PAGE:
The existing CSO was a 4.9m x 2.8m rectangular chamber with a depth to invert of 3.4m below ground level. Access was readily available via an access cover which was in reasonable condition. The chamber and cover were located on one side of a quiet residential street. Historical mapping shows that the CSO used to be located at the top of Phillipson Street, giving the CSO asset its name, however the street itself has since been demolished and replaced with more modern housing. The CSO did not include any screens, and there was no evidence that any of the previous configurations of the CSO included screens.

Existing CSO internal arrangement showing outgoing pipe - Courtesy of Spatial Geomatics

Existing CSO internal arrangement showing outgoing pipe - Courtesy of Spatial Geomatics

Early modelling of the CSO within its catchment suggested a significant number of annual spills, potentially over 100, due to the high incoming flows, low pass forward flows and low weirs. This is also likely to be an underestimate of the true number of spills due to the build-up of silt and debris in the main CSO channel – caused by low velocities and a flat-bottomed channel.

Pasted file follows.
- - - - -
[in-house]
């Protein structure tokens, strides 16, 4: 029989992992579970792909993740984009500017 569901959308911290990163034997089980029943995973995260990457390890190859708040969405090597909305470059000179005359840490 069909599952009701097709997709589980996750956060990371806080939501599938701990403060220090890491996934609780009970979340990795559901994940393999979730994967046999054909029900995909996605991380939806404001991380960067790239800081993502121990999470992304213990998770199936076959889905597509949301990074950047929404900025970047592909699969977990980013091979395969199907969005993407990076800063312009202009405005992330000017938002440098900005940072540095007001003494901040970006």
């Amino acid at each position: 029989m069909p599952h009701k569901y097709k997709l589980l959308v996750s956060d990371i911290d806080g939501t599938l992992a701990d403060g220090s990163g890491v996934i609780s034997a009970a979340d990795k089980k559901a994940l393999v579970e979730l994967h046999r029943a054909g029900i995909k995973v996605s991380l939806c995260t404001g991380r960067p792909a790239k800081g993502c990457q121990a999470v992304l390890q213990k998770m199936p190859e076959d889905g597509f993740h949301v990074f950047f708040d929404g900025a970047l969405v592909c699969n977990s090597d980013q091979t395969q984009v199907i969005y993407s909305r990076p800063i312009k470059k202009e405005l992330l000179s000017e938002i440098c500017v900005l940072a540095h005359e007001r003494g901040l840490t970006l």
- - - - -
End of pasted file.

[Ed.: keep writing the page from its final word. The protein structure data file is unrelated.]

Overall the existing CSO was not able to meet the EA’s new consent requirements, primarily because it did not have a screen. In full, the EA consent required that all overflows must be screened to 6mm in multi-dimensions, with a minimum screen capacity of a 1 in 5 year peak flow rate, by 1 April 2020.

Modelling